At the end of last week, the North Carolina General Assembly passed significant legislation affecting the State’s business legal climate. With large bipartisan majorities, the Legislature adopted Senate Bill 853 (SB 853), which is intended to improve the predictability of litigation in the Business Court and empowers companies to efficiently change their corporate structure creating new financing and disposition options. Senate Bill 648 (SB 648), which contains the “Abusive Patent Assertions Act,” makes the State a path breaking national leader in protecting the intellectual property of the innovation community against frivolous attacks by “Patent Trolls.” Similarly, the bill places North Carolina in a leadership position by empowering companies to better manage their litigation risks by enabling them to specify the State as the forum for certain disputes.
Our previous Client Alert of July 10, addressed that both of these bills were close to passing. This update addresses the final content of both bills, which the Governor is expected to sign soon. The bills should have a significant positive impact on the State’s business climate.
SB 853 “The Business Court Modernization Act”
Modernizing the Business Court
Legislators addressed the need to clarify issues around Business Court jurisdiction. For example, formerly, “internet” cases were within the Court’s jurisdiction. The term “internet” was not defined in the statute and raised concerns that cases that did not require special Business Court expertise could be filed in the Business Court. Disputes regarding the “internet” alone will not qualify for Business Court jurisdiction under the new legislation; the dispute would also need to involve other covered matters such as technology licensing issues. The legislation makes a number of other adjustments including giving the Business Court jurisdiction over certain high value contract disputes.
SB 853 also establishes direct appeal for Business Court cases to the Supreme Court. Now, instead of an appeal first being heard by a randomly assigned three-judge panel of the Court of Appeals, litigants can seek review directly to the Supreme Court, with review by the full panel of seven justices. This procedure is expected to expedite resolution of business disputes and add predictability to decisions involving important business issues.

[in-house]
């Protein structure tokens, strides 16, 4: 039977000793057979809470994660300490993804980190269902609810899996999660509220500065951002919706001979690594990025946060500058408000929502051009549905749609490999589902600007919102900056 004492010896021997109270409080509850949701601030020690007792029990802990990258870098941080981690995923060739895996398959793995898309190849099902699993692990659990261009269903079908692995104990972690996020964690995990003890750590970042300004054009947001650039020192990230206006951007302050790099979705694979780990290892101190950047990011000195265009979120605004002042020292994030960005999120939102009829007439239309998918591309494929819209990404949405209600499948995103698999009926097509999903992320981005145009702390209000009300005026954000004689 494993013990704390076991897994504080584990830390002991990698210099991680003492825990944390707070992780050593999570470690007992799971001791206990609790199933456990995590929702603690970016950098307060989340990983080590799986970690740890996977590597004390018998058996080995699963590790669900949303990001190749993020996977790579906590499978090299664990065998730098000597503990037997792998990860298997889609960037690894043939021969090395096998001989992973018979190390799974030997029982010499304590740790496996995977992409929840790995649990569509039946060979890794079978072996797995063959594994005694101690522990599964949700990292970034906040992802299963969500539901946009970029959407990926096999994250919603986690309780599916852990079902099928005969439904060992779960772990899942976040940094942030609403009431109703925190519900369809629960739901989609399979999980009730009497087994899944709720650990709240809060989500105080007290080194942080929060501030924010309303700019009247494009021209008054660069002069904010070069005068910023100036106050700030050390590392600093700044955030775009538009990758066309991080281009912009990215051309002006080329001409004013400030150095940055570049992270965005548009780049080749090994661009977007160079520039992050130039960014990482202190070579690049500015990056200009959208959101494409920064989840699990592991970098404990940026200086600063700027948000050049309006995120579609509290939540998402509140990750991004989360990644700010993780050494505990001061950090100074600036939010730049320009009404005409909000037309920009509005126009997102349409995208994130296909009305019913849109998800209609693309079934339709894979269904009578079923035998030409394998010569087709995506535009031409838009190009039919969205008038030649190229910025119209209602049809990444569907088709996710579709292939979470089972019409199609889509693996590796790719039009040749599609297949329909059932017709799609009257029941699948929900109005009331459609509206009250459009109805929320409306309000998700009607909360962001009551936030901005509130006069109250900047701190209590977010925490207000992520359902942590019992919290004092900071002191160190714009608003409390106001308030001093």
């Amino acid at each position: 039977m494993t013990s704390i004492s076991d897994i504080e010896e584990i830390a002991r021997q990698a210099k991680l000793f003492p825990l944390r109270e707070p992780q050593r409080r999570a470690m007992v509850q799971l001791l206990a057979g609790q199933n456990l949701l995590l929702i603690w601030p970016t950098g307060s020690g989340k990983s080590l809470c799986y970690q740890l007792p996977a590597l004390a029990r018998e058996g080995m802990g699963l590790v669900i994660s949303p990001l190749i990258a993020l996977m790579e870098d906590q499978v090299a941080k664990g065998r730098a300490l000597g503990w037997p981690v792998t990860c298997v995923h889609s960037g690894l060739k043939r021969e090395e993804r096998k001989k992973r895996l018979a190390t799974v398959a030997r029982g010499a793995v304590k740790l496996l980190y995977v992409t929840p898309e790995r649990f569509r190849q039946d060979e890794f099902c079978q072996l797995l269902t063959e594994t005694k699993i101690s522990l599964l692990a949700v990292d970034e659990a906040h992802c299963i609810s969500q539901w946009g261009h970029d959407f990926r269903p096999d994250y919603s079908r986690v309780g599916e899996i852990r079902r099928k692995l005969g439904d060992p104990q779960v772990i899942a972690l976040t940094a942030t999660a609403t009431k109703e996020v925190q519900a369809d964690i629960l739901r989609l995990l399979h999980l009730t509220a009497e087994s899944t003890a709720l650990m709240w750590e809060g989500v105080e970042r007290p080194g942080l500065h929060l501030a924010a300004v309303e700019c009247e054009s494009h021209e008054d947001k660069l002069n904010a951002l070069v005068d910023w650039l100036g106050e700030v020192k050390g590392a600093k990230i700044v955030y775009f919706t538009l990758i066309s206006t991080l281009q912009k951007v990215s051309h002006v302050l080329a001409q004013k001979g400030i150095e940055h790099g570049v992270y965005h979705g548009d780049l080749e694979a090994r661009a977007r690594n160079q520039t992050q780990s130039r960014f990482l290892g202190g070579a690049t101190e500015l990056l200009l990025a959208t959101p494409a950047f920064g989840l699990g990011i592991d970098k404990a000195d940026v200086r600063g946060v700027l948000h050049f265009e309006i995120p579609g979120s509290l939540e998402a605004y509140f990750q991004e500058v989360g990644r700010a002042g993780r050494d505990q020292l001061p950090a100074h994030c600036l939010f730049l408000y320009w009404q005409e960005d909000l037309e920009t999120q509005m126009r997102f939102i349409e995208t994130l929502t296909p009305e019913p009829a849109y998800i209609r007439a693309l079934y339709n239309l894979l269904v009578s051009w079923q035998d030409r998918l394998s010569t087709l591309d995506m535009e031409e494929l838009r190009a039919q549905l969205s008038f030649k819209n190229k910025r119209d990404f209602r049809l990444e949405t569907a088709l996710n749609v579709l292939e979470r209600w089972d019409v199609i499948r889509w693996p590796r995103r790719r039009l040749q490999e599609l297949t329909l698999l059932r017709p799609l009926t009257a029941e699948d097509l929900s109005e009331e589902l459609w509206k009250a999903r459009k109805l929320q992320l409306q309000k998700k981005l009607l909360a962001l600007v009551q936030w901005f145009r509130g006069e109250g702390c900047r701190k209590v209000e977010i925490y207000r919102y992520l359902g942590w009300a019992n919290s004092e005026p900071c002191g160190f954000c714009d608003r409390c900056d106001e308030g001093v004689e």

Separately, in the Budget Bill, the General Assembly provided for two more Business Court judges in 2015.
Simplifying Holding Company Reorganizations
A holding company reorganization is a transaction whereby a new parent corporation (the holding company) becomes the sole shareholder of an existing corporation (the constituent corporation) either through a merger or a share exchange. Following a holding company reorganization, the shareholders of the constituent corporation become the shareholders of the holding company, and the directors of the constituent corporation become (or remain) the directors of the holding company. Holding company structures are employed for a variety of reasons, including segregating the liabilities of separate lines of business, allowing for structured leverage, and facilitating dispositions of assets. Holding company structures are often used by publicly-traded companies, particularly ones in heavily regulated industries.
Historically, in North Carolina, an existing operating company has been required to engage in either a merger or a share exchange transaction that would require a shareholder vote and, with respect to nonpublic corporations, generally trigger statutory appraisal rights. A number of states, led by Delaware, have enacted statutes that permit holding company reorganizations without shareholder approval and without appraisal rights. New Section 55-11-11 of the North Carolina Business Corporation Act (the Holding Company Statute) is modeled on Delaware’s holding company statute, and will allow holding company reorganizations in North Carolina without shareholder approval or appraisal rights, if certain statutory requirements are satisfied. The requirements protect shareholders of the constituent corporation so that they have substantially identical ownership and rights in the holding company following the merger.